Today’s post is not written to make you feel bad for Peyton Manning. You should not. But the question that has been repeatedly asked over the last three weeks – What is Peyton Manning’s legacy? – is one that is easy to answer. His legacy is that he’s the greatest quarterback ever. That’s not a very exciting answer in the world of #HOTTAKES, but it’s the truth.

We’re past the point of debating how valuable Manning has been in the regular season. Two years ago, I concluded that Manning was the greatest statistical quarterback in NFL history, and that’s before he even donned a Broncos uniform. That analysis didn’t consider how the Colts fell from Super Bowl contender to worst team in the league in the span of one Manning injury. That analysis didn’t consider that in his first year with the Broncos, Denver set the record for the largest year-to-year increase in completions, because that result was preordained. That analysis isn’t based on the MVPs, the All-Pros, the Pro Bowls, or anything but the numbers. I’ll re-run the study this summer, but the only question is how much farther ahead of the competition Manning’s increased his lead.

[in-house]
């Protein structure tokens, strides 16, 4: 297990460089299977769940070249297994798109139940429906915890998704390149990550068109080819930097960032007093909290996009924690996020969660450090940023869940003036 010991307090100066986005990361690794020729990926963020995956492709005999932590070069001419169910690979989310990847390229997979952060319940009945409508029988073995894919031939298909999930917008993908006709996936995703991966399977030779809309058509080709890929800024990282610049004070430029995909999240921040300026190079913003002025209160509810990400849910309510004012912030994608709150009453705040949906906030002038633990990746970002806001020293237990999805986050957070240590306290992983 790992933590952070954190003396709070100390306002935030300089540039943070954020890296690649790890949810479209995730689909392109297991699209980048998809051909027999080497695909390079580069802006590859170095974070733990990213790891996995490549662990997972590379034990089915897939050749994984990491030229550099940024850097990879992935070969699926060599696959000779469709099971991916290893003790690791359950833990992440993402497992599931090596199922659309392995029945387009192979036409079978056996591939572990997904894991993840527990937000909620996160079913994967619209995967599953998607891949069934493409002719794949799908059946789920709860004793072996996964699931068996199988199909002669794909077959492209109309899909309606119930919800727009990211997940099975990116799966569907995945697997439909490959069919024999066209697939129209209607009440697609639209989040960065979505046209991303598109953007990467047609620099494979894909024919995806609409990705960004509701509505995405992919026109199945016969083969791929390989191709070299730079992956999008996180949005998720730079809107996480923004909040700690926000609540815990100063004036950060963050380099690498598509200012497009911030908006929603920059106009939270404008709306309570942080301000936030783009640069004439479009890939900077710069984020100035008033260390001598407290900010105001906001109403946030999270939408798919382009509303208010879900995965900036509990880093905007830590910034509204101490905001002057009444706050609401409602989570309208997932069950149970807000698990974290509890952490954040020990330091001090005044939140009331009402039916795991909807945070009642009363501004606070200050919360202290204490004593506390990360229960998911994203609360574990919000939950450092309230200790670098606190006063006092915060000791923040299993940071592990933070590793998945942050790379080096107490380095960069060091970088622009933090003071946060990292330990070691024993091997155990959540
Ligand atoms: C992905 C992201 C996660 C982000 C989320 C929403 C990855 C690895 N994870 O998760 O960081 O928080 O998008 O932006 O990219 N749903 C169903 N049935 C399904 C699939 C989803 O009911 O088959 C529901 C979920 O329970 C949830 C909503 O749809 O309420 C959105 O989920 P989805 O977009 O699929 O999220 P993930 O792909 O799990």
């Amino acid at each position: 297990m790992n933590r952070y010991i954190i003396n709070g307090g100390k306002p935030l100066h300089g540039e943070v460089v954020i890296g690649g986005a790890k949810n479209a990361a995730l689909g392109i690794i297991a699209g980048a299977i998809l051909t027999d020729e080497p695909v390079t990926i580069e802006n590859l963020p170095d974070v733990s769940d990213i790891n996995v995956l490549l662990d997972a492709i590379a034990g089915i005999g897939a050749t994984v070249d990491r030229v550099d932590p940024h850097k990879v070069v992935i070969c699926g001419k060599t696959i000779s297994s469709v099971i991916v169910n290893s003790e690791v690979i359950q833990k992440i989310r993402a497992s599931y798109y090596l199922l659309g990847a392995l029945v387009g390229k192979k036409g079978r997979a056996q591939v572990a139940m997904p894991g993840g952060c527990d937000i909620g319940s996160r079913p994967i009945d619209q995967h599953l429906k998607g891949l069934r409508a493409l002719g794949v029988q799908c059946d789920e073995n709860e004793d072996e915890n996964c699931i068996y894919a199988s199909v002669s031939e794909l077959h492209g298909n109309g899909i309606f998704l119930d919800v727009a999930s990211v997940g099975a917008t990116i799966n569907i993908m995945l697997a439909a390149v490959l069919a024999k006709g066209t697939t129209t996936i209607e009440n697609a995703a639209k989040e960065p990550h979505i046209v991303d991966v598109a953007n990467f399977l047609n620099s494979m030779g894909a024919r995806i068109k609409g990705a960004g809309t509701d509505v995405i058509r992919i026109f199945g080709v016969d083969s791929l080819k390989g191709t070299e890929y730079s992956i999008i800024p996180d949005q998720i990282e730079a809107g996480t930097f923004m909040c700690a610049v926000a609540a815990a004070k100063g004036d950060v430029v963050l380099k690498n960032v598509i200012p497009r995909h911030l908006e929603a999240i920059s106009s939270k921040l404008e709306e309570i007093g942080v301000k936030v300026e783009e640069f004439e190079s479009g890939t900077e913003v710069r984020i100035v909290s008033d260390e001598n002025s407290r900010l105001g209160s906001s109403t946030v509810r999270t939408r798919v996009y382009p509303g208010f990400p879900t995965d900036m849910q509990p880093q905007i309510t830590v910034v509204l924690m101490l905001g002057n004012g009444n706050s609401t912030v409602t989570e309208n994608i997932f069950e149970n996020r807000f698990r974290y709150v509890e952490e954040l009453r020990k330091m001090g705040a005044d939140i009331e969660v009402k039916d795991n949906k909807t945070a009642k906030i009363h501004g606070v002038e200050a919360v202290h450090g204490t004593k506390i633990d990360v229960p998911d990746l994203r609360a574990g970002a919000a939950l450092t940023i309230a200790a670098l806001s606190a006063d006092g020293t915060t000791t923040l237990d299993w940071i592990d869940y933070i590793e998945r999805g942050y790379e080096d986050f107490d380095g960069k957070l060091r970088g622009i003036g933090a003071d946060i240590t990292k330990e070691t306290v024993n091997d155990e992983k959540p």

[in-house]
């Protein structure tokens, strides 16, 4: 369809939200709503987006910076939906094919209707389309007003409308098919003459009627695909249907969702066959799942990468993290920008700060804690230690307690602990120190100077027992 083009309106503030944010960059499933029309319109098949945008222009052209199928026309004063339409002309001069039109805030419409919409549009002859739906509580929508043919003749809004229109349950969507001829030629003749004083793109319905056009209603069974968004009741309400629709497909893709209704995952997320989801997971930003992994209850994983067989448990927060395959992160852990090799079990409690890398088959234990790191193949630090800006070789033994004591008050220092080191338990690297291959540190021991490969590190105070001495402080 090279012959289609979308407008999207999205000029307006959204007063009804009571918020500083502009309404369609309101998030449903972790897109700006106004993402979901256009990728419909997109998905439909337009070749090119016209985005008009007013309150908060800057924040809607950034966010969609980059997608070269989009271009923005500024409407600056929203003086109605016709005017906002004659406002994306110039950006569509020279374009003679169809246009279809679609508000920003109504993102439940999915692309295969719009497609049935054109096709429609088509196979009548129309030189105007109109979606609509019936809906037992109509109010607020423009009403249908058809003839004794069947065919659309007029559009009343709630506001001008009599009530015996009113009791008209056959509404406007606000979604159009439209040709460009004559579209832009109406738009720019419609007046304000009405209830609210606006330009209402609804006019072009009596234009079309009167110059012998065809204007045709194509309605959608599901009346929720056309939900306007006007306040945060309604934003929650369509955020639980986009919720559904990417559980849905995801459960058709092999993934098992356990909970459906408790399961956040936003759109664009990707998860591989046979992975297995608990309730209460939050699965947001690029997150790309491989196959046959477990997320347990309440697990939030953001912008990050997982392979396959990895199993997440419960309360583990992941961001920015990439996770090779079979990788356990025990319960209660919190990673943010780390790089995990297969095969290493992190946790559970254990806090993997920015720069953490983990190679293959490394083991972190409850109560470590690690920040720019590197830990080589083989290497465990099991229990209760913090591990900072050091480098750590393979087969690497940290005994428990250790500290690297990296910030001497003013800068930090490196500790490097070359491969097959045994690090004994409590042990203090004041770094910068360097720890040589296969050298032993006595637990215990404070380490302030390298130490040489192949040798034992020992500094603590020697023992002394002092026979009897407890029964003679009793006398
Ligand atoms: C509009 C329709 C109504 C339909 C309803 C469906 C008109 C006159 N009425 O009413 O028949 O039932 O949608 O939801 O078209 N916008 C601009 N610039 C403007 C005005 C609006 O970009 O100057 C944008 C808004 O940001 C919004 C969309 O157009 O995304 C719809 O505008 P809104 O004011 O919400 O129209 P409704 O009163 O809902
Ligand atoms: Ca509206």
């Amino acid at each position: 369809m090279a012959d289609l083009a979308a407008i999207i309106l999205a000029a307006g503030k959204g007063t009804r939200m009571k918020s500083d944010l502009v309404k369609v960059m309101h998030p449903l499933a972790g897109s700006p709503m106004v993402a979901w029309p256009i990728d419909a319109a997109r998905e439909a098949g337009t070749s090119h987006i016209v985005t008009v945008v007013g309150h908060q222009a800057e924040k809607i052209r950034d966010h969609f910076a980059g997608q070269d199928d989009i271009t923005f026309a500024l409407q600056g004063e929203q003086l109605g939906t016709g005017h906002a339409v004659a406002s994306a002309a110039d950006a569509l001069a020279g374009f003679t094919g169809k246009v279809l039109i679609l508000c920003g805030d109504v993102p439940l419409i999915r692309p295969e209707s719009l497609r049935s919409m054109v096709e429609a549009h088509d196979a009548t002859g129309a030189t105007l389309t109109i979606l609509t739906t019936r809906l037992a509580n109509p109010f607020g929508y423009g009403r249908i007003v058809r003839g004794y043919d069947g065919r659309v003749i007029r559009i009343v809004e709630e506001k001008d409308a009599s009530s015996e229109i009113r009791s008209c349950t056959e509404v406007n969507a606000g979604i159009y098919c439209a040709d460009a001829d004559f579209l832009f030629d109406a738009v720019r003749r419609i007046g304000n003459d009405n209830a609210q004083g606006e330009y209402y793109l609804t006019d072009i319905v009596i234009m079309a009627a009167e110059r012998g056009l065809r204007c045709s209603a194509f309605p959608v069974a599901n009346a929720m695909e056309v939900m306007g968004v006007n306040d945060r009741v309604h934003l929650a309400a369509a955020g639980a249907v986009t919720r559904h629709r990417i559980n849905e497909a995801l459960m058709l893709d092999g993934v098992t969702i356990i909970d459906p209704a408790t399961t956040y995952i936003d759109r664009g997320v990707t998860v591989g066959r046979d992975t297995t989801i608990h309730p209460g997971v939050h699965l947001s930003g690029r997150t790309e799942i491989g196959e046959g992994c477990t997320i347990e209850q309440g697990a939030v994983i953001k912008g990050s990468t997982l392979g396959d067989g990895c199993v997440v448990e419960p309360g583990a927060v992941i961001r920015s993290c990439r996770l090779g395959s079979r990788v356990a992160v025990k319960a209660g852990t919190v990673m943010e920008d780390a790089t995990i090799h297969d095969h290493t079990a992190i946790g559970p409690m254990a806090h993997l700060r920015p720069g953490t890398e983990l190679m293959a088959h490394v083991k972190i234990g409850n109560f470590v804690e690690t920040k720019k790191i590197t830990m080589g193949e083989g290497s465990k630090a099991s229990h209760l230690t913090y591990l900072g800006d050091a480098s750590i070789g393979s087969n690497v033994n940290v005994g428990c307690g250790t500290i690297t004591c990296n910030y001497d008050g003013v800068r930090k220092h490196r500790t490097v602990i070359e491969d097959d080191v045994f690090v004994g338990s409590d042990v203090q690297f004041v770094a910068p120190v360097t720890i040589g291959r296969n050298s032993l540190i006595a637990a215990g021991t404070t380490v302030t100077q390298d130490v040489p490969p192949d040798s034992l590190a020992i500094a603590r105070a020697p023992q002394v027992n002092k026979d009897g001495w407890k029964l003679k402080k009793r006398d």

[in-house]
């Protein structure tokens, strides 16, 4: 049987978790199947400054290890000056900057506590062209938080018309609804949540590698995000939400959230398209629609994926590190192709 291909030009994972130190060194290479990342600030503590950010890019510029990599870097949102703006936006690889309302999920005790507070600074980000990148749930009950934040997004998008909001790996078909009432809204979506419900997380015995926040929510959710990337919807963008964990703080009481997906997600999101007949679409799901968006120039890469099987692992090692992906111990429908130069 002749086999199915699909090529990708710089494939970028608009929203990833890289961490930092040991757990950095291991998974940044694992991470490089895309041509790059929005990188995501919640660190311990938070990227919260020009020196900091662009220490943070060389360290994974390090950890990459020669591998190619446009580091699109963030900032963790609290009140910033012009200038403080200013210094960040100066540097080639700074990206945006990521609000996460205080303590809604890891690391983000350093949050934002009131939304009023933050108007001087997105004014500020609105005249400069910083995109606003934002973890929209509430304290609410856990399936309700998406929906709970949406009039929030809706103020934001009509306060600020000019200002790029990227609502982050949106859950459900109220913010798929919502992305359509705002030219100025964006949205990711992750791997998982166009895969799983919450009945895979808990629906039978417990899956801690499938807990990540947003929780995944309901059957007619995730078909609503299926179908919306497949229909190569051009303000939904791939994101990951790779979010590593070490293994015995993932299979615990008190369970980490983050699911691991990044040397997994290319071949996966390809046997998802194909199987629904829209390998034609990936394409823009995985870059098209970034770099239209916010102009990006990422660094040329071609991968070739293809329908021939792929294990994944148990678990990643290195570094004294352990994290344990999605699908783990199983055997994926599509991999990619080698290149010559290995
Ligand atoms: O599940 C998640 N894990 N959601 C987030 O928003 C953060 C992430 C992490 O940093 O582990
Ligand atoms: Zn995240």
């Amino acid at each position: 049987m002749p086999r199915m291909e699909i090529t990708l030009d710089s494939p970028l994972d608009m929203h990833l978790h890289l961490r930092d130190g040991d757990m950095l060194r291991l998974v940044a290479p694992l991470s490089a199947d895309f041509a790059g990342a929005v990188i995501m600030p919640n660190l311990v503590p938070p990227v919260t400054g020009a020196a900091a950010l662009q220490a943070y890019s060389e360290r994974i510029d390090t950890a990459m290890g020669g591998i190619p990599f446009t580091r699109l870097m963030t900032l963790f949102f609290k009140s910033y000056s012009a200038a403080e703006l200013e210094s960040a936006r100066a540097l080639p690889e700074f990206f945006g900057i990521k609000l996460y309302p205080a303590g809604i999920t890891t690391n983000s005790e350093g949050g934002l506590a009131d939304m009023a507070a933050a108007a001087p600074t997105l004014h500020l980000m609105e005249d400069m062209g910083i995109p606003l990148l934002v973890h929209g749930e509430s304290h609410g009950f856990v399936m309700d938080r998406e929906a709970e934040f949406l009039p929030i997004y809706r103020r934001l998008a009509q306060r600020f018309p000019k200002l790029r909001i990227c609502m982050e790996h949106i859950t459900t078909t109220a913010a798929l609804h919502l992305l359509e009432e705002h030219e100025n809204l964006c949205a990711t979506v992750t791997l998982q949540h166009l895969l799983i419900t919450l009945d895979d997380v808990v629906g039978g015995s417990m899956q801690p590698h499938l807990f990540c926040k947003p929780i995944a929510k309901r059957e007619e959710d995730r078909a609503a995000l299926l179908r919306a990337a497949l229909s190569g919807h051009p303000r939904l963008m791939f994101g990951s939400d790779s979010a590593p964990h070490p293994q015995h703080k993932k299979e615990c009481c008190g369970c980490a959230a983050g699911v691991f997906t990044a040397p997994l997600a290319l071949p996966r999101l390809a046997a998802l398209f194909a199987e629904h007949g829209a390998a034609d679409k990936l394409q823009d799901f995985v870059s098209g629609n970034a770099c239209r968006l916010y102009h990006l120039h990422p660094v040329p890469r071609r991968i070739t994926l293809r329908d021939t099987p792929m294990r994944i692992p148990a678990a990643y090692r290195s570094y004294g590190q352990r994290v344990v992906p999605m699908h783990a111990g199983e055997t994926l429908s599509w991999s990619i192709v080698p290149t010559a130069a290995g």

Attacking Manning’s numbers is a fool’s errand. As a result, as Manning’s regular season production has taken on mythic proportions, the anti-Manning crowd has begun to use that success as a sword. He’s the best regular season quarterback of all time, they will say, emphasizing those two words as if they were agents of disease.

Manning’s teams have struggled in the playoffs. Manning has struggled some, too, although not nearly as much as some believe. Is it surprising that Manning has an 11-12 career playoff record? I suppose so, because we’re at the point that literally every single time Manning loses a game we are surprised. Over the last nine seasons, there have been just seven games where Manning’s team lost as an underdog.1 A Manning loss is an event, a mystery to be solved, a bat signal for the Manning truthers to emerge.

Some — perhaps many — will argue that Manning is not the greatest quarterback ever. Instead of Manning, that title should be reserved for Montana, or Brady, or Unitas. With Montana, the argument always goes back to the #4RINGZ (although you rarely hear about Bart Starr and his #5RINGZ). As a football historian, I find it disheartening that Montana is mostly remembered as a four-time champion, because he was one of the greatest regular season quarterbacks ever. You never hear Montana referred to as one of the greatest statistical quarterbacks or one of the greatest regular season passers, because those are Naughty Words. But Montana was. And he should be lauded for that.